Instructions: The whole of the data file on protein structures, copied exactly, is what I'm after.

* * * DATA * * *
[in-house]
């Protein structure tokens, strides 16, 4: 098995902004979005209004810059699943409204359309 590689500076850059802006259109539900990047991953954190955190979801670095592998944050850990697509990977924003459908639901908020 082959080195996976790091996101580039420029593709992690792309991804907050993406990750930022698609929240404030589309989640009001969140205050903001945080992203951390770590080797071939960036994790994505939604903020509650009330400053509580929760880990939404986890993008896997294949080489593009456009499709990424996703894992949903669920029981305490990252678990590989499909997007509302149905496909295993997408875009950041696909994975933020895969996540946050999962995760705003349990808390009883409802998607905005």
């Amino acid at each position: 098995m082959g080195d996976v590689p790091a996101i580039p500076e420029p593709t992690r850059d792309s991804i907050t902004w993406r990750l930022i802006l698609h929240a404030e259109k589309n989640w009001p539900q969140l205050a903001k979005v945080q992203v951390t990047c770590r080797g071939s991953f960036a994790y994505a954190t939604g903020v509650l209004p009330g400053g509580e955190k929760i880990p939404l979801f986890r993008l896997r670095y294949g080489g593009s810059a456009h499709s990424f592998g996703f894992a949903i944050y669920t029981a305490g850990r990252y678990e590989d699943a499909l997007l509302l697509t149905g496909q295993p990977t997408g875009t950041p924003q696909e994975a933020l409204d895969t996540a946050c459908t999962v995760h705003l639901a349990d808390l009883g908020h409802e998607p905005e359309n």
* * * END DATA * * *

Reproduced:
[in-house]
């Protein structure tokens, strides 16, 4: 098995902004979005209004810059699943409204359309 590689500076850059802006259109539900990047991953954190955190979801670095592998944050850990697509990977924003459908639901908020 082959080195996976790091996101580039420029593709992690792309991804907050993406990750930022698609929240404030589309989640009001969140205050903001945080992203951390770590080797071939960036994790994505939604903020509650009330400053509580929760880990939404986890993008896997294949080489593009456009499709990424996703894992949903669920029981305490990252678990590989499909997007509302149905496909295993997408875009950041696909994975933020895969996540946050999962995760705003349990808390009883409802998607905005």
């Amino acid at each position: 098995m082959g080195d996976v590689p790091a996101i580039p500076e420029p593709t992690r850059d792309s991804i907050t902004w993406r990750l930022i802006l698609h929240a404030e259109k589309n989640w009001p539900q969140l205050a903001k979005v945080q992203v951390t990047c770590r080797g071939s991953f960036a994790y994505a954190t939604g903020v509650l209004p009330g400053g509580e955190k929760i880990p939404l979801f986890r993008l896997r670095y294949g080489g593009s810059a456009h499709s990424f592998g996703f894992a949903i944050y669920t029981a305490g850990r990252y678990e590989d699943a499909l997007l509302l697509t149905g496909q295993p990977t997408g875009t950041p924003q696909e994975a933020l409204d895969t996540a946050c459908t999962v995760h705003l639901a349990d808390l009883g908020h409802e998607p905005e359309n």